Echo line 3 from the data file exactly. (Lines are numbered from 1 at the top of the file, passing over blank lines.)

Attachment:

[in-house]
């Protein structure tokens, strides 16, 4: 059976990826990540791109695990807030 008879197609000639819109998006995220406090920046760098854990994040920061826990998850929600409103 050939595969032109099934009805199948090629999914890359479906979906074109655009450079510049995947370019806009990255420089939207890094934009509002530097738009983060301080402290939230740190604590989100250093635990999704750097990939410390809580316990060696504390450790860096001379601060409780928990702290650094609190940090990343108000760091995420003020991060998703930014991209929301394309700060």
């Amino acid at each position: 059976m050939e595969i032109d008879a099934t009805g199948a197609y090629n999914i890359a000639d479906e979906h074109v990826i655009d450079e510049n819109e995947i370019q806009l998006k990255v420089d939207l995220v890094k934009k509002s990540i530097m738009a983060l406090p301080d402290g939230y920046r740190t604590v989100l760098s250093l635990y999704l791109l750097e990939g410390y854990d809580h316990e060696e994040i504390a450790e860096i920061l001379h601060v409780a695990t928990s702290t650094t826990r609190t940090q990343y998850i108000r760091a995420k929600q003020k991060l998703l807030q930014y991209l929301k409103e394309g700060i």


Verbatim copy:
């Amino acid at each position: 059976m050939e595969i032109d008879a099934t009805g199948a197609y090629n999914i890359a000639d479906e979906h074109v990826i655009d450079e510049n819109e995947i370019q806009l998006k990255v420089d939207l995220v890094k934009k509002s990540i530097m738009a983060l406090p301080d402290g939230y920046r740190t604590v989100l760098s250093l635990y999704l791109l750097e990939g410390y854990d809580h316990e060696e994040i504390a450790e860096i920061l001379h601060v409780a695990t928990s702290t650094t826990r609190t940090q990343y998850i108000r760091a995420k929600q003020k991060l998703l807030q930014y991209l929301k409103e394309g700060i």